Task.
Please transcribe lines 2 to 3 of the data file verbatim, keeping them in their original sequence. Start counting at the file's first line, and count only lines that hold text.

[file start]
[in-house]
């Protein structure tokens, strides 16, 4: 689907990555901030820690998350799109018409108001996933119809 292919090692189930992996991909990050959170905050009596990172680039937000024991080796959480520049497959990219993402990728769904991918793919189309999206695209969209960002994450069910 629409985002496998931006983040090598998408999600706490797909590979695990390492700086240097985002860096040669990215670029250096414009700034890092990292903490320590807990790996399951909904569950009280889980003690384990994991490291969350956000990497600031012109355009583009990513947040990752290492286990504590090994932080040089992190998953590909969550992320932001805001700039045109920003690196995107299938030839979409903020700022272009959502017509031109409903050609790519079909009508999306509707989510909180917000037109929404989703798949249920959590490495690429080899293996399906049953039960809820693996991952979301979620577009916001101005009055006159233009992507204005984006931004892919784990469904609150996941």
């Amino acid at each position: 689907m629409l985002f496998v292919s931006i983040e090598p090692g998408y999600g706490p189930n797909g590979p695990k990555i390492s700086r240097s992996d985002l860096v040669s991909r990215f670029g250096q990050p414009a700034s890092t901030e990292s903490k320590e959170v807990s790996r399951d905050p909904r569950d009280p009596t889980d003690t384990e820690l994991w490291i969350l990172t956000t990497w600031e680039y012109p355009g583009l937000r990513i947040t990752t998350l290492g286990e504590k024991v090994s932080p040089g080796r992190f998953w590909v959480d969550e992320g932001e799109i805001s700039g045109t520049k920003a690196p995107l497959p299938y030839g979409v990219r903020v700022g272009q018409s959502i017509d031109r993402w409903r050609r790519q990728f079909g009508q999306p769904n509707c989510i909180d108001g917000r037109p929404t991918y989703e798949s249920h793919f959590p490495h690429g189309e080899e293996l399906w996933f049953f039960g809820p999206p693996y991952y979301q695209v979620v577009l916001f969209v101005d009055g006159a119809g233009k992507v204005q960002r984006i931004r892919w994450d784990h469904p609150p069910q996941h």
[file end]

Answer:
């Protein structure tokens, strides 16, 4: 689907990555901030820690998350799109018409108001996933119809 292919090692189930992996991909990050959170905050009596990172680039937000024991080796959480520049497959990219993402990728769904991918793919189309999206695209969209960002994450069910 629409985002496998931006983040090598998408999600706490797909590979695990390492700086240097985002860096040669990215670029250096414009700034890092990292903490320590807990790996399951909904569950009280889980003690384990994991490291969350956000990497600031012109355009583009990513947040990752290492286990504590090994932080040089992190998953590909969550992320932001805001700039045109920003690196995107299938030839979409903020700022272009959502017509031109409903050609790519079909009508999306509707989510909180917000037109929404989703798949249920959590490495690429080899293996399906049953039960809820693996991952979301979620577009916001101005009055006159233009992507204005984006931004892919784990469904609150996941």
């Amino acid at each position: 689907m629409l985002f496998v292919s931006i983040e090598p090692g998408y999600g706490p189930n797909g590979p695990k990555i390492s700086r240097s992996d985002l860096v040669s991909r990215f670029g250096q990050p414009a700034s890092t901030e990292s903490k320590e959170v807990s790996r399951d905050p909904r569950d009280p009596t889980d003690t384990e820690l994991w490291i969350l990172t956000t990497w600031e680039y012109p355009g583009l937000r990513i947040t990752t998350l290492g286990e504590k024991v090994s932080p040089g080796r992190f998953w590909v959480d969550e992320g932001e799109i805001s700039g045109t520049k920003a690196p995107l497959p299938y030839g979409v990219r903020v700022g272009q018409s959502i017509d031109r993402w409903r050609r790519q990728f079909g009508q999306p769904n509707c989510i909180d108001g917000r037109p929404t991918y989703e798949s249920h793919f959590p490495h690429g189309e080899e293996l399906w996933f049953f039960g809820p999206p693996y991952y979301q695209v979620v577009l916001f969209v101005d009055g006159a119809g233009k992507v204005q960002r984006i931004r892919w994450d784990h469904p609150p069910q996941h």